Mande Holford, an associate professor in chemistry at Hunter College in New York City who studies how venoms can be used to discover drugs for pain and cancer, says it goes deeper than just finding new drugs: venoms also offer the opportunity to answer big questions about evolution.
“This is a chance to achieve not just Moon shots, but Jupiter shots: how can we figure out how venom evolved and use this for the benefit of humanity?” she asks.
Scientists are now diving into the biological wealth of animal peptides to tackle a new threat: the novel coronavirus. Zachary Crook, lead protein scientist in the Jim Olson Lab at the Fred Hutchinson Cancer Research Center, has started looking through databases of peptides from a range of animals in a search for peptides that could either bind to the “spike protein” on the surface of the virus, or to the ACE-2 receptor on human cells which the virus attaches to, in order to prevent it from exerting its effects. “Our eventual goal is a drug administered by a puff from an inhaler or nebuliser which can halt the infection in its tracks,” says Crook.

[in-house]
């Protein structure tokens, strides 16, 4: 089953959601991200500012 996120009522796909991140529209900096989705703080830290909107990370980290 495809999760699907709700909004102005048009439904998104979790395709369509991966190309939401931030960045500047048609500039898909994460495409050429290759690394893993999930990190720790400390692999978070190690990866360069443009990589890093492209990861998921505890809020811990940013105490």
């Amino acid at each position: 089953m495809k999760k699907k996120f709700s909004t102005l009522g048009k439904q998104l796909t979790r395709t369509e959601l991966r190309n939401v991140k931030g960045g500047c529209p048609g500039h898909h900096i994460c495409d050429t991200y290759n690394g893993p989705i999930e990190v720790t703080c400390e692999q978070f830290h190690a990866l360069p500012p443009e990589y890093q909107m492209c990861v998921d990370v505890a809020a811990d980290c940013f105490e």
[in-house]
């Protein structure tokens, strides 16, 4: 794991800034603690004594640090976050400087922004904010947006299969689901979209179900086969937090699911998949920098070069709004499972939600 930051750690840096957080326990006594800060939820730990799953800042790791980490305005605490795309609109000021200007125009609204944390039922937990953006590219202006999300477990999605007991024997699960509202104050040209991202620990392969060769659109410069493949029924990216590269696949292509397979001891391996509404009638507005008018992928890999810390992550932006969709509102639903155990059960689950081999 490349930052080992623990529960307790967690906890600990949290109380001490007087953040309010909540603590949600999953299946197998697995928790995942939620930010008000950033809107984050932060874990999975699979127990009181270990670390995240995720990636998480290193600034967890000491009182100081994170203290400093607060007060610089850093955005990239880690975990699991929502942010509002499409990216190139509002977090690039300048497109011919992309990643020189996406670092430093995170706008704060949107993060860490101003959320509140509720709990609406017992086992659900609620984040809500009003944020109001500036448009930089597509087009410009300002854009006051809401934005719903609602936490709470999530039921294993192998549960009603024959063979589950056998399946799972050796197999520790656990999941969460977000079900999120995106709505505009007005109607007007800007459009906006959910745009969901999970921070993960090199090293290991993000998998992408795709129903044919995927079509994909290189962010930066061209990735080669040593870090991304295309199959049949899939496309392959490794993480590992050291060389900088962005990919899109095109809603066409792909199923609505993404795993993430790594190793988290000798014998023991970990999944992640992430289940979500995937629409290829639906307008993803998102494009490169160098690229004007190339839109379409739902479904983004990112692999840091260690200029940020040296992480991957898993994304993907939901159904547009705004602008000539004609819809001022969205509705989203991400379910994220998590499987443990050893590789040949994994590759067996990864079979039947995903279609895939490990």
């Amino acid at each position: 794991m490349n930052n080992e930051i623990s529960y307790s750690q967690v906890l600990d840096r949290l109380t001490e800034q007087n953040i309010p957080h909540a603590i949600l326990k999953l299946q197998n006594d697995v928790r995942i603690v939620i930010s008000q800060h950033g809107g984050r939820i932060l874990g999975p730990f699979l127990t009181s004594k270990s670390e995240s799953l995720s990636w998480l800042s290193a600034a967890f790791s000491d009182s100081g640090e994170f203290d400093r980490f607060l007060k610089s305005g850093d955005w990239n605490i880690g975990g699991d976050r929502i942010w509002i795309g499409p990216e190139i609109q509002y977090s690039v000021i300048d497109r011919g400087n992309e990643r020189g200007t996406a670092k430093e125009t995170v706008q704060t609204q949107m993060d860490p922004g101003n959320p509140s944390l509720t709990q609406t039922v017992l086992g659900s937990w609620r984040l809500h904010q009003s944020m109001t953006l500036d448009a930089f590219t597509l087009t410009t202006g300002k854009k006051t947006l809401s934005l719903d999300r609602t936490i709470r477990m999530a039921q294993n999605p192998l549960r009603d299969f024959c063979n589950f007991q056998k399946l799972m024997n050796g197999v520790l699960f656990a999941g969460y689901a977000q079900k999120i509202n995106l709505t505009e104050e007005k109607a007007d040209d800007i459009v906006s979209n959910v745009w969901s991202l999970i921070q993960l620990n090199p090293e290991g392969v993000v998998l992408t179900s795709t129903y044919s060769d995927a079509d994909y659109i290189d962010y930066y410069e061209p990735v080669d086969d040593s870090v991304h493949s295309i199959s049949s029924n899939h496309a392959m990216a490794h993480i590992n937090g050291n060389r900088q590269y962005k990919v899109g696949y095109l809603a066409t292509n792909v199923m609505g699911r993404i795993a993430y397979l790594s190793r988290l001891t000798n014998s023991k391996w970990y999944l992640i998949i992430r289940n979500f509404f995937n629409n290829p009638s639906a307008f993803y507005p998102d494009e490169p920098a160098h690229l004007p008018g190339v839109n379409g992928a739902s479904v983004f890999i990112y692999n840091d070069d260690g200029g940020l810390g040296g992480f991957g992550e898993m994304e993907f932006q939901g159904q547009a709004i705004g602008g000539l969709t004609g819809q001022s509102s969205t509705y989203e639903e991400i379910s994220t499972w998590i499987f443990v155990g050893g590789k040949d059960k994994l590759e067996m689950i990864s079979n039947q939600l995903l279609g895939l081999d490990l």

Despite the many applications of animal peptides, however, time to find new solutions may be running out. Thanks to the biodiversity crisis, every year thousands of species go extinct, often before we’ve even discovered them or had the chance to sequence their genome.
“The scientific evidence is pretty solid that we will hit an inflection point where it will be hard to recover this trend, and we will lose a lot of species – the next 10 years are important for us to bin that curve and try to restore, protect, and learn from the biodiversity we have on this planet,” says Holford.
Now, as always, nature can provide us both with cures as well as scourges – and there are perhaps few examples of this more potent than animal toxins.